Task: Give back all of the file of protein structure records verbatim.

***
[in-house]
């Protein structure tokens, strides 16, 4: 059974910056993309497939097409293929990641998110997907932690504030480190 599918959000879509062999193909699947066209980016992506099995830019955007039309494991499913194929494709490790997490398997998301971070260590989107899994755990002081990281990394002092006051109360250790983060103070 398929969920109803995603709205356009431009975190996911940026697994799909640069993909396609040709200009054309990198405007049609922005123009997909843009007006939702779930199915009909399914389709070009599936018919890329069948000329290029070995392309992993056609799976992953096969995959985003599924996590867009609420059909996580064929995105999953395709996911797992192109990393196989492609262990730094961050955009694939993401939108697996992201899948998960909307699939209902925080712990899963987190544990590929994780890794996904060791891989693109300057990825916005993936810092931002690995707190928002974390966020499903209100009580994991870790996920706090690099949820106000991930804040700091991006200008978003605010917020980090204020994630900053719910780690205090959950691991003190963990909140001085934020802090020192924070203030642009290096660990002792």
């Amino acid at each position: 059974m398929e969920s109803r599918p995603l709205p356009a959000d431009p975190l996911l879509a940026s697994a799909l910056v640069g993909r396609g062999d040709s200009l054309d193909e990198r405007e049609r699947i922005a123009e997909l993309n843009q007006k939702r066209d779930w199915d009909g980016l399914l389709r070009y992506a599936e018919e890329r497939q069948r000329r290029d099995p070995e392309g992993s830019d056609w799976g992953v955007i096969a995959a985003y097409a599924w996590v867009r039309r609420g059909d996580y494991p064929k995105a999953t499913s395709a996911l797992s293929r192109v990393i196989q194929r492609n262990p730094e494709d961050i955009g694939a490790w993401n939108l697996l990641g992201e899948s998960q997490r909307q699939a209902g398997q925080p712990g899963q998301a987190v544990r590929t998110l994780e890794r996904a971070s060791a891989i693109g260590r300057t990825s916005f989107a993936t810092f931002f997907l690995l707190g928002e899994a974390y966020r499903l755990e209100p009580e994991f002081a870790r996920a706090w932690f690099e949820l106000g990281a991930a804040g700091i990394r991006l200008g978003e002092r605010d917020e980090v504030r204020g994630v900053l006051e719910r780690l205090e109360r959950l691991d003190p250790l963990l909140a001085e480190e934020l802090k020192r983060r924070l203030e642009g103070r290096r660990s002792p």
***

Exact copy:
[in-house]
């Protein structure tokens, strides 16, 4: 059974910056993309497939097409293929990641998110997907932690504030480190 599918959000879509062999193909699947066209980016992506099995830019955007039309494991499913194929494709490790997490398997998301971070260590989107899994755990002081990281990394002092006051109360250790983060103070 398929969920109803995603709205356009431009975190996911940026697994799909640069993909396609040709200009054309990198405007049609922005123009997909843009007006939702779930199915009909399914389709070009599936018919890329069948000329290029070995392309992993056609799976992953096969995959985003599924996590867009609420059909996580064929995105999953395709996911797992192109990393196989492609262990730094961050955009694939993401939108697996992201899948998960909307699939209902925080712990899963987190544990590929994780890794996904060791891989693109300057990825916005993936810092931002690995707190928002974390966020499903209100009580994991870790996920706090690099949820106000991930804040700091991006200008978003605010917020980090204020994630900053719910780690205090959950691991003190963990909140001085934020802090020192924070203030642009290096660990002792």
């Amino acid at each position: 059974m398929e969920s109803r599918p995603l709205p356009a959000d431009p975190l996911l879509a940026s697994a799909l910056v640069g993909r396609g062999d040709s200009l054309d193909e990198r405007e049609r699947i922005a123009e997909l993309n843009q007006k939702r066209d779930w199915d009909g980016l399914l389709r070009y992506a599936e018919e890329r497939q069948r000329r290029d099995p070995e392309g992993s830019d056609w799976g992953v955007i096969a995959a985003y097409a599924w996590v867009r039309r609420g059909d996580y494991p064929k995105a999953t499913s395709a996911l797992s293929r192109v990393i196989q194929r492609n262990p730094e494709d961050i955009g694939a490790w993401n939108l697996l990641g992201e899948s998960q997490r909307q699939a209902g398997q925080p712990g899963q998301a987190v544990r590929t998110l994780e890794r996904a971070s060791a891989i693109g260590r300057t990825s916005f989107a993936t810092f931002f997907l690995l707190g928002e899994a974390y966020r499903l755990e209100p009580e994991f002081a870790r996920a706090w932690f690099e949820l106000g990281a991930a804040g700091i990394r991006l200008g978003e002092r605010d917020e980090v504030r204020g994630v900053l006051e719910r780690l205090e109360r959950l691991d003190p250790l963990l909140a001085e480190e934020l802090k020192r983060r924070l203030e642009g103070r290096r660990s002792p």